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Berkeley's and Hume's Philosophy About God

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Essay title: Berkeley's and Hume's Philosophy About God

Berkeley’s and Hume’s Philosophy about God

When people think about empiricists, they usually discuss views of great philosophers such as George Berkeley and David Hume. Empiricists believe that all knowledge comes from the senses. Rationalists, on the other hand, believe that we can gain knowledge through the inspection of innate ideas. Although Berkeley and Hume are both empiricists, they still have different opinions about the existence of God. Berkeley’s philosophy uses God as the central figure in his metaphysical system. However, Hume uses scientific observation to postulate his theories and he does not rely on God to support his arguments. I will argue that Hume’s Philosophy is stronger then Berkeley’s

George Berkeley was an empiricist, who wrote “A Treatise Concerning the Principles of Human Knowledge”. Berkeley believes that all of our knowledge comes through sensory experience and that mind-independent material objects do not exist. He says that there is no evidence proving that mind-independent material objects exist through immediate sensory experience, or through presumptions based on this sensory experience. Berkeley wants the reader to believe that everything around us, such as: chairs, tables, books, etc, are all in our minds and that these ideas do not have any absolute existence in our world. He sees himself as being the defender of common sense, but his extravagant theory seems anything but common sense. It sounds absurd to suppose that objects are nothing but collections of ideas, but his arguments are actually quite clever and refined. Berkeley begins my stating four common-sense principles which include: “1) There is the belief that we can trust our senses, 2) The qualities we perceive as existing, really do exist, 3) The things we see and feel are real, 4) All skeptical doubt about the real existence of things, is unjustified” (Goldstein). After showing that physical objects can not exist outside the mind and that everything is an idea, he begins his main idealist argument proving the existence of God.

Berkeley begins his main idealist argument by re-stating that all there is in the world, are ideas and the spirits that conceive them. He says that some of our ideas are not real, such as ideas that come from our imagination or memory. The way we can distinguish real ideas from false ideas, is that real things are more clear and vivid. Berkeley says that real ideas come to us unmeditated and because they are involuntary, we can not control them as we please. From this idea, Berkeley suggests that there must be some higher being that controls the sensation and ideas we have. He concludes by saying that this higher being must be God.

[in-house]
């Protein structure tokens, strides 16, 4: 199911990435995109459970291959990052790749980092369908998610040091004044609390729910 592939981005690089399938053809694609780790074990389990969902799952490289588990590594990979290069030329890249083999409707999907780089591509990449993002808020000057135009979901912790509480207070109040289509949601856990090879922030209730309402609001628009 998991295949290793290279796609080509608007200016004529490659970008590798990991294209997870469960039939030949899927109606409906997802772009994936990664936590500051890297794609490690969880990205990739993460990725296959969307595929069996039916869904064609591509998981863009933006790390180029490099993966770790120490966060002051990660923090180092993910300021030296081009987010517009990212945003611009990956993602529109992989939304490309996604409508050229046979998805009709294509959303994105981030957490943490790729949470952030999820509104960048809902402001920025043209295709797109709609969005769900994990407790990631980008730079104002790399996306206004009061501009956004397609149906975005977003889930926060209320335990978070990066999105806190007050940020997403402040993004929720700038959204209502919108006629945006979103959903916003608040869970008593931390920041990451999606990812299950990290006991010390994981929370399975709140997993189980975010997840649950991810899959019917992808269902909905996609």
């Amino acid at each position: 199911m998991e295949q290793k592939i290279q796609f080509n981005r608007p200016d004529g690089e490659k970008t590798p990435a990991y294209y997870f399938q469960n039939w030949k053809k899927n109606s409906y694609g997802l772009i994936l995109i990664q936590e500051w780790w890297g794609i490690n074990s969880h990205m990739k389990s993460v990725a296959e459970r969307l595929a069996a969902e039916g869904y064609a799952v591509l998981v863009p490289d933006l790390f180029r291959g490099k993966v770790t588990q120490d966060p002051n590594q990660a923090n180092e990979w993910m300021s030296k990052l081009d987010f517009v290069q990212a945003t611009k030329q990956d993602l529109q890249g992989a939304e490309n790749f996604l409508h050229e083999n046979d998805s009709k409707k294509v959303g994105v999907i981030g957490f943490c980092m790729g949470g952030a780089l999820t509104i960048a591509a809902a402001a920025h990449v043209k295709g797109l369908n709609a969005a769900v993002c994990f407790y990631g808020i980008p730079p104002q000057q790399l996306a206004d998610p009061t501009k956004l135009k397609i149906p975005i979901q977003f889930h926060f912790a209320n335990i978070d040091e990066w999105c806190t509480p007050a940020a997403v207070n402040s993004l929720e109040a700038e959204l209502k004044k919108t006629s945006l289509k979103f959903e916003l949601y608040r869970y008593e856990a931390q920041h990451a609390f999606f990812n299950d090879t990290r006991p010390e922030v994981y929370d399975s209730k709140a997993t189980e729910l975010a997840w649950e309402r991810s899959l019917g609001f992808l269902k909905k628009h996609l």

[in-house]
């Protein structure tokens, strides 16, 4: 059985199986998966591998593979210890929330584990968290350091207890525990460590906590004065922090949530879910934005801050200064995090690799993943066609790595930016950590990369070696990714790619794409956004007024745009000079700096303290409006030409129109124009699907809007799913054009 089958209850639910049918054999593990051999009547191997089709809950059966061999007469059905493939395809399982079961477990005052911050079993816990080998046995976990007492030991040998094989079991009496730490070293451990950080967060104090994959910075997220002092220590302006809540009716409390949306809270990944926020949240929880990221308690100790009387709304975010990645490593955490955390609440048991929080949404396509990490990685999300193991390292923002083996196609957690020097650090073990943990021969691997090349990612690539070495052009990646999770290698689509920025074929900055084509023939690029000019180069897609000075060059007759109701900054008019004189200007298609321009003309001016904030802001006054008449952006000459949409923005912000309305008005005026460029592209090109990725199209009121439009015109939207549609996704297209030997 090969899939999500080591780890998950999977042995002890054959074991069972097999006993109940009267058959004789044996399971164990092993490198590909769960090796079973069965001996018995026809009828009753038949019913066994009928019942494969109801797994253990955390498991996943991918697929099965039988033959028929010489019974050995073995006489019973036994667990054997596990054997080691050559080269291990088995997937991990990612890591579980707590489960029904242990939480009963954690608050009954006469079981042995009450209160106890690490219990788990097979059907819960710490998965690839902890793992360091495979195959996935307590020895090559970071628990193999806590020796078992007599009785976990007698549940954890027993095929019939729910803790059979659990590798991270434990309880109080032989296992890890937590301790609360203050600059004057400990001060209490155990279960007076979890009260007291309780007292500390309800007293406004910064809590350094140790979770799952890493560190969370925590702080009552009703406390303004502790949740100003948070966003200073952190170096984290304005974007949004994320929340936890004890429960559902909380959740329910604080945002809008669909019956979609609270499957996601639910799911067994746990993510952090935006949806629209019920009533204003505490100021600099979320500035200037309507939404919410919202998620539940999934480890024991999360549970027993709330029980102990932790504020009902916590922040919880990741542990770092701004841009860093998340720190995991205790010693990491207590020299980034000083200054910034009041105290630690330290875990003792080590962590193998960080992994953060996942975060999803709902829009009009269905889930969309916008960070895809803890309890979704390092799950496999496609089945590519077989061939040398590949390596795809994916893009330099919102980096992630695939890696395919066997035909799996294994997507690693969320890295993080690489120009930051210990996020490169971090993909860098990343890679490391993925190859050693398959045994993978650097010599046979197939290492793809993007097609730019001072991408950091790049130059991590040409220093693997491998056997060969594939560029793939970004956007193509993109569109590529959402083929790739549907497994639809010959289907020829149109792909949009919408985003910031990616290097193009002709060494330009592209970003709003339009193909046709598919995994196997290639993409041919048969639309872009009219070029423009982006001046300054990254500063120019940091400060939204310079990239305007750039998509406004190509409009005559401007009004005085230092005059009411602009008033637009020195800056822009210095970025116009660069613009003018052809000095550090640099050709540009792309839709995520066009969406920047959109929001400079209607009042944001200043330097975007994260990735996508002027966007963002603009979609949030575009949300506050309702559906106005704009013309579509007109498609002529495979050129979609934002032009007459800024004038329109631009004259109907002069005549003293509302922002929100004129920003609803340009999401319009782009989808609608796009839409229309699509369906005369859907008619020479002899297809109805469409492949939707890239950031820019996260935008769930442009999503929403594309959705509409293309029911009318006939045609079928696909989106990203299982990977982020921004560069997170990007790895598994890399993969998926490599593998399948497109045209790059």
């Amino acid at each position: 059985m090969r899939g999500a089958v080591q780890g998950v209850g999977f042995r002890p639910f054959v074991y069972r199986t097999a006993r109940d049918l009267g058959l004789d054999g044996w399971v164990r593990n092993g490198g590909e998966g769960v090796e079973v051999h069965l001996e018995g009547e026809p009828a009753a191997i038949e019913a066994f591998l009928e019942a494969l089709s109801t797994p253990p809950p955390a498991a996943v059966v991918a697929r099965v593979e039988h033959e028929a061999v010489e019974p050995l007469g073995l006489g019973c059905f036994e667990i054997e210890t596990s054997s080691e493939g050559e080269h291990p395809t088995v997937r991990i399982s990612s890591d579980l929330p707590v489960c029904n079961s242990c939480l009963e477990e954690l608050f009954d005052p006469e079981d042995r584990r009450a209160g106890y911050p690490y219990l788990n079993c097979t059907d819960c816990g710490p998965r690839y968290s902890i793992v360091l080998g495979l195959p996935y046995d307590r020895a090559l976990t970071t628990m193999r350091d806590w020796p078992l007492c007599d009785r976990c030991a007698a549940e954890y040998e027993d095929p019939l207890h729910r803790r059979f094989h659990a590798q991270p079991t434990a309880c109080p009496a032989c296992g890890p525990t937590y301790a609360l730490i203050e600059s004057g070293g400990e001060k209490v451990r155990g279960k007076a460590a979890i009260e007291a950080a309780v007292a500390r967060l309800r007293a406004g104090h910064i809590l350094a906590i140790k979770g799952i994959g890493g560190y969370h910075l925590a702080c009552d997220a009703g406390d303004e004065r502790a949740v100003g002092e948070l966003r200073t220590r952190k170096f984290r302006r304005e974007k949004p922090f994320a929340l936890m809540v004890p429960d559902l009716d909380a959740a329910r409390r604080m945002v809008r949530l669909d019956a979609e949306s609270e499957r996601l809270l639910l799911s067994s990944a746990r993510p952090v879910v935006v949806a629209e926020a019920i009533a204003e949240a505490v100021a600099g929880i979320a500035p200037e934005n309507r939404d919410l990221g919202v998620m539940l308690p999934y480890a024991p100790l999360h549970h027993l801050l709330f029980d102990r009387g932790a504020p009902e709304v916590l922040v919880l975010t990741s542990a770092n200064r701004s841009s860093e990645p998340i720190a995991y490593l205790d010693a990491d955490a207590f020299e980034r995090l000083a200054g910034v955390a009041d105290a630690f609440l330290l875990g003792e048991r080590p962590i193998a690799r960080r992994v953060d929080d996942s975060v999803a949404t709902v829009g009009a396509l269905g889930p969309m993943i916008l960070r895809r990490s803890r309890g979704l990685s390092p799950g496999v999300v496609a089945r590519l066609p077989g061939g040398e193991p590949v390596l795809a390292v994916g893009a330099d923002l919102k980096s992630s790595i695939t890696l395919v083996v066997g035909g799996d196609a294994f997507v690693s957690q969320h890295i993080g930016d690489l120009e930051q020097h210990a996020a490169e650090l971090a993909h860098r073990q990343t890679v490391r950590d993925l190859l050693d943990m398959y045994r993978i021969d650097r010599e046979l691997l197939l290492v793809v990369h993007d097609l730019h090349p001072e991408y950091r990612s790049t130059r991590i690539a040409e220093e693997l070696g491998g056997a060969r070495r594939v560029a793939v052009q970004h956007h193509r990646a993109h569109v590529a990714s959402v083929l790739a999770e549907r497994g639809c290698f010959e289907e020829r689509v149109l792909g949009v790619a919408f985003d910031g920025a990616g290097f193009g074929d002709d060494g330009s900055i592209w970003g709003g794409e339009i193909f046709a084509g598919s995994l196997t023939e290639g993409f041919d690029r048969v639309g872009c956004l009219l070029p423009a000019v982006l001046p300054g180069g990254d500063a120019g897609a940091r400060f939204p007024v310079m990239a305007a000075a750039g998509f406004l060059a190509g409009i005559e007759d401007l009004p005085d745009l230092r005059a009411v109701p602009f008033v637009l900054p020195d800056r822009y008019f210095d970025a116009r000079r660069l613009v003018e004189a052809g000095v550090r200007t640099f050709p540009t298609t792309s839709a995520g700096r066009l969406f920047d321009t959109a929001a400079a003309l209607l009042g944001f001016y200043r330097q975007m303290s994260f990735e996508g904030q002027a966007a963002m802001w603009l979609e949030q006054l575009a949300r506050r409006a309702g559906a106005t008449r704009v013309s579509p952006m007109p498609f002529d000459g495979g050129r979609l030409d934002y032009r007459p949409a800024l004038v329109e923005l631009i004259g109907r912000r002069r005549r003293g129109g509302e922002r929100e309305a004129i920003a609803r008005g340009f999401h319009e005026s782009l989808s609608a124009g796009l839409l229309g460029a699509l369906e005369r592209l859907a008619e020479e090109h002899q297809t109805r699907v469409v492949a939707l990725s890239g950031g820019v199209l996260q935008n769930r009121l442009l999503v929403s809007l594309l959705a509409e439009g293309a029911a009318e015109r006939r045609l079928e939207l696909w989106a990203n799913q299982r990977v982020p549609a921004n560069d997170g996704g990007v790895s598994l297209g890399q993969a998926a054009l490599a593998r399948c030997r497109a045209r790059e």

This view places God as the ultimate perceiver because an object does not exist if I perceive it; it only exists if God perceives it. Everything exists because it is being perceived and continues to be perceived in God’s mind. However, God allows us to view and experience his ideas through sensations. Although all ideas come from God, Berkeley still argues that “none of these things has a mind-independent existence out in the world” (Goldstein). The problem with Berkeley’s metaphysical system is that he relies and retreats to God only when he needs him and does not actually prove the existence of God. He merely states that since our sensations are not caused by us, they must be caused by God. This view is weak and not very persuasive because Berkeley concludes that there can be no other reasonable explanation for ideas, therefore it must have been God that put them in our minds.

David Hume was also an empiricist, who wrote “An Enquiry Concerning Human Understanding”. Hume believed that scientific observation is the best and most credible way to approach empirical philosophy. He thought that by using a scientific method approach, he could discover principles that construct our reasoning, with the purpose of steering us away from flawed logic and lead us towards a more accurate path of reasoning. Hume feels that scientific observation should be used in empirical philosophy because he thinks that we can discover a system that will be able to test a theory and determine whether it is correct or incorrect. Hume begins his enquiry by distinguishing the differences between impressions and ideas. Impressions are clear and vivid, and ideas are created from our memory or imagination. Ideas are not lively or vivid and they derive from our impressions. Our imagination is constructed from complex ideas that break down into simple ideas and Hume gives a great example by using our idea of God. When we think of God, we usually give him the following qualities: all knowing, all powerful, almighty, etc, however, these qualities do not come innately. Hume states that we have created this idea of God by using simple ideas which have derived from simple

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